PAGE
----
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Mark Cuban Cost Plus Drug partners with employer group

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Alex Kacik

The Mark Cuban Cost Plus Drug Co. and the Purchaser Business Group on Health are partnering to provide discounted prescription drugs to self-insured employers.

The coalition of nearly 40 large non-hospital employers and Cost Plus Drugs, which contracts directly with pharmaceutical manufactures to offer drugs at fixed-rate markups, on Thursday launched EmansaRx Plus, a subsidiary of the business group’s pharmacy benefit manager that supplements employers’ existing drug benefits. The subsidiary looks to boost continuity of care by offering lower-priced medications through employers’ self-insured plans rather than going through a third party with drug discount cards.

It marks the first foray outside of the direct-to-consumer market for Cuban’s company, which has expanded to carry nearly 1,000 drugs since it formed in January. The venture allows the business group to expand its internal network of services, tailoring it for employers.

Cost Plus Drugs’ focus on the direct-to-consumer market has limited its growth potential, said David Dobrzykowski, an associate professor of supply chain management at the University of Arkansas and director of the university’s Walton College Healthcare Initiatives. 

“This could mean hockey-stick type growth for Cost Plus Drug Co., which has the potential to further decrease drug costs for their customers,” he said in an email. “The move may also force the hand of PBMs to increase the transparency of their pricing and contract terms with manufacturers and self-funded employer health plans, both of which would bring enormous benefit to consumers.”

About half of insured Americans have employer-sponsored health plans, according to Kaiser Family Foundation data. Employers are increasingly seeking to partner with startup companies that claim they will curb healthcare cost inflation and boost transparency.

“EmsanaRx Plus, in combination with [Cost Plus Drugs], will adhere to a new model of providing the deepest discounts possible and taking only nominal administration fees so the members and employers can come to rely on a consistent reduction in overall prescription costs,” Greg Baker, CEO of EmsanaRx, said in an email. “Both organizations are focused on operating a totally transparent business model with no hidden fees or business practices.”

Traditional PBMs and pharmaceutical manufacturers profit significantly by padding drug costs before any discounts or rebates are applied, he added.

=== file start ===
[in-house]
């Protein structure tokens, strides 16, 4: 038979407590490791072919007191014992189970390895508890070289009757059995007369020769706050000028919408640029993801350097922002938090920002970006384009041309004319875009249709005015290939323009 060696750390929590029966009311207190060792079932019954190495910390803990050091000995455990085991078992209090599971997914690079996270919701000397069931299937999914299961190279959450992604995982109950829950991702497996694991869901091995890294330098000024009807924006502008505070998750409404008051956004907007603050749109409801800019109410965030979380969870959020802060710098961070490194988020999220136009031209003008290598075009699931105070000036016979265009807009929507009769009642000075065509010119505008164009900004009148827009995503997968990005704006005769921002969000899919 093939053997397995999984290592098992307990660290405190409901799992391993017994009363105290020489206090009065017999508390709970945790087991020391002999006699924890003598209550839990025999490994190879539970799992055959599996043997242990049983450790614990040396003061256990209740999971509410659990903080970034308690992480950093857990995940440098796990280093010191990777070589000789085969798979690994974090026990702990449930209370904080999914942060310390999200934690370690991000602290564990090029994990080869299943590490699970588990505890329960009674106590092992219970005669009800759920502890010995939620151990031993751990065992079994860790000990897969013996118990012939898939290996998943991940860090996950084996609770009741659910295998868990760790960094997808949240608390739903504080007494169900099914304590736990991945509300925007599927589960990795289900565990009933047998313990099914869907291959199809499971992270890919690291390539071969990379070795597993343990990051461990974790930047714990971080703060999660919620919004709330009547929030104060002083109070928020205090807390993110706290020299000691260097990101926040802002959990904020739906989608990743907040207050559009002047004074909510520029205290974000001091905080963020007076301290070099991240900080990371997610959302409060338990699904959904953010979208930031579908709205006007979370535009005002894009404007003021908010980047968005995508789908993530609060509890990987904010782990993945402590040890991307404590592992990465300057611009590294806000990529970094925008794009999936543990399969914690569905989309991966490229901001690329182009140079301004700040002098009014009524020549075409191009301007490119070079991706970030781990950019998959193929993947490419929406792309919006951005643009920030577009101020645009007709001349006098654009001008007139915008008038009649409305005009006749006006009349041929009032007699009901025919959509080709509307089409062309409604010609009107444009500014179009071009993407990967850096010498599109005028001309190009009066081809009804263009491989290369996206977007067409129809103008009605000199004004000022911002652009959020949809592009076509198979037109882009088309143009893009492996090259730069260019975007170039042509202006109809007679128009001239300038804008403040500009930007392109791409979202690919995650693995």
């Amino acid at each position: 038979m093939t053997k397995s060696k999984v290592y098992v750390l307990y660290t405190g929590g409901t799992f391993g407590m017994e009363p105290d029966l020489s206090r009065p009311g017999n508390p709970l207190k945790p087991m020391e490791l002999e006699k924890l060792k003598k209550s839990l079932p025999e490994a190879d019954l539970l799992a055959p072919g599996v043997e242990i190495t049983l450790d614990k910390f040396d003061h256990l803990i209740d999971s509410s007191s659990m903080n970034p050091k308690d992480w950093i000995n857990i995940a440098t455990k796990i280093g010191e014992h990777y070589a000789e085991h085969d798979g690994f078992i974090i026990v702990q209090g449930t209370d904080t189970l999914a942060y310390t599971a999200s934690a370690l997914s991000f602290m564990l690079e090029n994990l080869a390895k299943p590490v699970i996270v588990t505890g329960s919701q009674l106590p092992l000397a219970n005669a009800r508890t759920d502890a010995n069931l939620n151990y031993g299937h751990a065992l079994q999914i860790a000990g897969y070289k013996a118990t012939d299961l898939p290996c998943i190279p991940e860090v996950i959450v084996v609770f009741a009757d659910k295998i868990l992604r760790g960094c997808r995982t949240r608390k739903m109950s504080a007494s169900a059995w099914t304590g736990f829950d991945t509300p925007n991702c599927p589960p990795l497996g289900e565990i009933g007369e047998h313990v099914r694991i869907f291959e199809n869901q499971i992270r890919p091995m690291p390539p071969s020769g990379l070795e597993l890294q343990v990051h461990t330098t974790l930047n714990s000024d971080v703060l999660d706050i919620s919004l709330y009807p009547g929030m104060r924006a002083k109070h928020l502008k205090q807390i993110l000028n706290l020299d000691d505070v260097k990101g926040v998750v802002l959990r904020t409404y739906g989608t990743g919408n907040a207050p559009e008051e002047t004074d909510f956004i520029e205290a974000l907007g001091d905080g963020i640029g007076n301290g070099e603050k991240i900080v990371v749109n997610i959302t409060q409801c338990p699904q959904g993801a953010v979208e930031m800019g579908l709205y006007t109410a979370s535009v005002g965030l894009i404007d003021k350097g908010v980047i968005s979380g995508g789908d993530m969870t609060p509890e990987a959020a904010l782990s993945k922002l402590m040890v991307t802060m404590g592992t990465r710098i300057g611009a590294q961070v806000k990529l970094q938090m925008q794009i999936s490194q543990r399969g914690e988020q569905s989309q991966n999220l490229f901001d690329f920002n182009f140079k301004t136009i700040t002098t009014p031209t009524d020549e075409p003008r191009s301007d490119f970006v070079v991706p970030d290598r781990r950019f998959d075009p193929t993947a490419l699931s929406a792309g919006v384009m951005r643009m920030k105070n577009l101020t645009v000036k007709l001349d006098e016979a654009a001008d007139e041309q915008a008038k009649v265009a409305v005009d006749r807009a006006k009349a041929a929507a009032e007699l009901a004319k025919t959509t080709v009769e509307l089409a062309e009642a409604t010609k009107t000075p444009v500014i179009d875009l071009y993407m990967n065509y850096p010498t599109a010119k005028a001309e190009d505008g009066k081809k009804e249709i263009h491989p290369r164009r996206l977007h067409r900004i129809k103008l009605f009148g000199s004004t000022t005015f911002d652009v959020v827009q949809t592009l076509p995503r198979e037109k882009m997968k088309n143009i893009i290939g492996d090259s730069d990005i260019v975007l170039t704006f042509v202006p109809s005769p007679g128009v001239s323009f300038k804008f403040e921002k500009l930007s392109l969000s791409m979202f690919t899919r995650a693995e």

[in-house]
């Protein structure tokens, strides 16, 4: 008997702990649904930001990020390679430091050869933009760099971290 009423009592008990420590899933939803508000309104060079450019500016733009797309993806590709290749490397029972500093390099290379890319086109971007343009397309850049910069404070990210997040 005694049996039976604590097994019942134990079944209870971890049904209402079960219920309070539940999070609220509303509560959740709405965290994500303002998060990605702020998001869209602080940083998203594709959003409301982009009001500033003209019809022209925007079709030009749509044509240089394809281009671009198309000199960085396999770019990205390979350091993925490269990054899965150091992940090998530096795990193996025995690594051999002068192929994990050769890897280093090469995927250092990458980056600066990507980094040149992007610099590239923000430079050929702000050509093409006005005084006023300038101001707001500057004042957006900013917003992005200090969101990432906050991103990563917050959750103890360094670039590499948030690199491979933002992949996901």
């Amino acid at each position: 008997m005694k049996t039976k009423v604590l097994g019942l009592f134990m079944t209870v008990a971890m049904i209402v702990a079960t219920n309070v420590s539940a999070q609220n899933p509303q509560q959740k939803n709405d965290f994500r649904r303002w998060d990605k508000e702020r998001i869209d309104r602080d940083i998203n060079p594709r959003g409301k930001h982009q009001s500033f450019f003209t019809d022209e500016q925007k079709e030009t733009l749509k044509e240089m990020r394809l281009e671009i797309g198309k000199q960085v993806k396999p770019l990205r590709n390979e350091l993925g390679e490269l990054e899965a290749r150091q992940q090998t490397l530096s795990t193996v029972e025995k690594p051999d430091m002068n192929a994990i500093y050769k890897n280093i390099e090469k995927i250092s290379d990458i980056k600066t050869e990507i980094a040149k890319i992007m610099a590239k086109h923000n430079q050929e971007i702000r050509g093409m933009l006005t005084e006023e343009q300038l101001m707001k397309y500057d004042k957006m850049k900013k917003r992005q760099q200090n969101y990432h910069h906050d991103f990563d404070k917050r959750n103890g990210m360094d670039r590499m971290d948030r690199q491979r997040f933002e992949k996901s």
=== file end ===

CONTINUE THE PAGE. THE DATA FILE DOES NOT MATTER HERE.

Health plans typically administer pharmacy benefit services internally or contract pharmacy benefit managers, which negotiate rebates and discounts with drug manufacturers and pocket an undisclosed share. More employers and payers are contracting directly with PBMs, or in the case of the Purchaser Business Group on Health, create their own.

EmansaRx, which launched in October 2021, stemmed from employers’ frustration at being denied access to information about drug costs, rebates and administrative fees.  While drug price inflation has slowed over the past five years, pharmaceutical prices are expected to increase 3.26% in 2023, according to Vizient, a group purchasing organization.

Independent consultants have found that Cost Plus Drugs’ pricing models saves up to 60% on generic drug spending, Dr. Alex Oshmyansky, founder and CEO of Cost Plus Drugs, said in an email. 

“We could save employers millions of dollars on their pharmaceutical spend with very little effort,” he said. “This helps save the system overall money, and our transparent pricing helps save patients with high deductible plans money on their medications.”‘

EmansaRx Plus will start with generic drugs and offer some branded drugs early next year, Oshmyansky said. The partnership does not include a financial exchange. 

Independent pharmacies like Cost Plus Drugs, Freedom Pharmacy, Blueberry Pharmacy and ScriptCo Pharmacy forgo covering high-cost branded drugs, allowing them to more aggressively negotiate for widely used generics. More employers, patients, startup PBMs and even traditional insurers like Harrisburg, Pennsylvania-based Capital Blue Cross are looking to partner with Cost Plus Drugs instead of working with a legacy pharmacy benefit manager, said Antonio Ciaccia, president of the consultancy 3 Axis Advisors, who has done data analytics work for Cuban’s company.

“It is creating pressures on legacy PBMs to explain why their prices have been so bad relative to what a startup is offering,” he said, adding that traditionally a PBM’s business model centers around using its size to negotiate better prices. “Cuban and his company are pulling the rug out from under them.”



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